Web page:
After Punta Vicente Roca it was time to head to Cape Douglas, the only place in the world where you can dive with marine iguanas. The creatures are odd indeed – even Darwin described them as "hideous-looking" and "most disgusting, clumsy lizards." But despite their knotty salt-encrusted heads and wide-set eyes, these animals are unique indeed. They resemble large lizards, though they have evolved blunt noses for grazing on seaweed, laterally flattened tails to assist in swimming, and powerful limbs with strong claws to help them cling to rocks. They spend the first few hours after sunrise basking in the sun, after which they enter the water to begin grazing on the algae. Because they lose heat rapidly in cold water, only the larger iguanas dive for food, and only for a short time before returning to the rocks to warm up again.


Galapagos May 2018 Trip Report

 
The last two stops on our itinerary were to Cape Marshall and Cape Douglas. The highlights at Cape Marshall were the Pacific mantas and schooling barracuda, while Cape Douglas treated us to a schooling mobula rays, frogfish, and some neat macro critters. Of course, no trip to the Galapagos would be complete without a stop to Santa Cruz to visit the giant Galapagos tortoises. We opted to go a local farm on the opposite side of the island to escape the hordes of tourists and view the tortoises in a more natural environment.

 

Galapagos May 2018 Trip Report Galapagos May 2018 Trip Report Galapagos May 2018 Trip Report

Galapagos May 2018 Trip Report Galapagos May 2018 Trip Report Galapagos May 2018 Trip Report


After ten days of diving, we were astounded not just by the quantity, but the variety of marine life we encountered. The Galapagos Islands are rewarded with pleasant weather year-round, so there is no “best” time to visit these magnificent islands – it just depends on whether you want to go during peak whale shark season and your tolerance for cold water. Regardless of when you go, your visit to the Galapagos Islands is sure to be a unique, educational, and memorable experience unlike any other!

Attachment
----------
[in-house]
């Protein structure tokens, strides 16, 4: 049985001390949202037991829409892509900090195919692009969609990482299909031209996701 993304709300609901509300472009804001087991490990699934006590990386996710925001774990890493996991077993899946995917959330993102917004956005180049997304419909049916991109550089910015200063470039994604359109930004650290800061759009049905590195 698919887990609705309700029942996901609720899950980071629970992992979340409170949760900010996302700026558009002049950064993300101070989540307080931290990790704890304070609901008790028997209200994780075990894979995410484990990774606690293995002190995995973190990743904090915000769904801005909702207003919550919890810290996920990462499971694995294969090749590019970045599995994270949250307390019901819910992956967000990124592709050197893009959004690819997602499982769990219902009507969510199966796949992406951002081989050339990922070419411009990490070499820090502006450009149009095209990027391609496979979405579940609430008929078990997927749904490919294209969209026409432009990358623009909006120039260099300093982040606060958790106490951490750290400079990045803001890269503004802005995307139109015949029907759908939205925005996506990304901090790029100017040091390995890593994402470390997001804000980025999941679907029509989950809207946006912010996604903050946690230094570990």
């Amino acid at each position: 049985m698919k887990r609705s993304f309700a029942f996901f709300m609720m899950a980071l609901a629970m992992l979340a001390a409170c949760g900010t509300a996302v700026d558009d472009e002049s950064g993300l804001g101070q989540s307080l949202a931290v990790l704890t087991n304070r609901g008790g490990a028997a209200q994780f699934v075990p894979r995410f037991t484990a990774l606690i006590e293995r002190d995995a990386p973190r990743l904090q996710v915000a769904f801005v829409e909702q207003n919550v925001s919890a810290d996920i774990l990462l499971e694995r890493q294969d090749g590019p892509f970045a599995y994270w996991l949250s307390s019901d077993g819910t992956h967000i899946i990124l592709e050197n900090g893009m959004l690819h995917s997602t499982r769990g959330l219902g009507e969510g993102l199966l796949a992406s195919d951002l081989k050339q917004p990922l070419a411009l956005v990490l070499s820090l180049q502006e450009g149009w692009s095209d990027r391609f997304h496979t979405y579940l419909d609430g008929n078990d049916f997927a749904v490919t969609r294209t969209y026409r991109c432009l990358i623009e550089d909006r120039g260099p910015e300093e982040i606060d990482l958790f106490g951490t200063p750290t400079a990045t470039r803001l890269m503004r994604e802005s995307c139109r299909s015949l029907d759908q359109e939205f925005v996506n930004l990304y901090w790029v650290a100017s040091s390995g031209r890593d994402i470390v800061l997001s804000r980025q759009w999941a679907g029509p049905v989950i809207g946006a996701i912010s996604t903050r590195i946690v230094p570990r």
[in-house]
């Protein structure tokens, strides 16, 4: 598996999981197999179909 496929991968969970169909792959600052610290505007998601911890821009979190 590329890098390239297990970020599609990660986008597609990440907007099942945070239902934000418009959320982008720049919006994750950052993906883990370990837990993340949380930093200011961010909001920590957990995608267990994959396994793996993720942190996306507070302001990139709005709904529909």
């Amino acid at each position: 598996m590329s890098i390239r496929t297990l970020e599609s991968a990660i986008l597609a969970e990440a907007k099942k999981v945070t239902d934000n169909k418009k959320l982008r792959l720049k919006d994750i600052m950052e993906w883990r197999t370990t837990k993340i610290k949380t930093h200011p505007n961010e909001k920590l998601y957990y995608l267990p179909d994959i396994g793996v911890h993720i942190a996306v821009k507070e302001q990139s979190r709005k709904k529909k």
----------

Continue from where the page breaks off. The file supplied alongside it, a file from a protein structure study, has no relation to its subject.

Galapagos May 2018 Trip Report 

 

Interested in diving in the Galapagos? See details of Katie's June 2019 Galapagos trip here.


About the Author

Katie Yonker is the Director of Operations for Bluewater Travel. An avid diver and travel planner, Katie’s adventures have taken her to the far reaches of the globe to destinations such as Micronesia, Indonesia, the Philippines, French Polynesia, Palau, Australia, Fiji, Red Sea, South Africa, Maldives, Hawaii, Alaska, Cocos, Central America, the Caribbean, and many non-dive locations.

 

Add new comment

Filtered HTML

  • Web page addresses and e-mail addresses turn into links automatically.
  • Allowed HTML tags: <a> <em> <strong> <cite> <blockquote> <code> <ul> <ol> <li> <dl> <dt> <dd> <p> <iframe> <b> <h1> <h2> <h3> <h4> <h5> <h6>
  • Lines and paragraphs break automatically.

Plain text

  • No HTML tags allowed.
  • Lines and paragraphs break automatically.

Gmap

  • Insert Google Map macro.
CAPTCHA
The CAPTCHA is case-sensitive, and has NO SPACES. This question is for testing whether you are a human visitor and to prevent automated spam submissions.
Image CAPTCHA
Enter the characters shown in the image.

BE THE FIRST TO GET NEWS AND SPECIALS

sign up for the mailing list today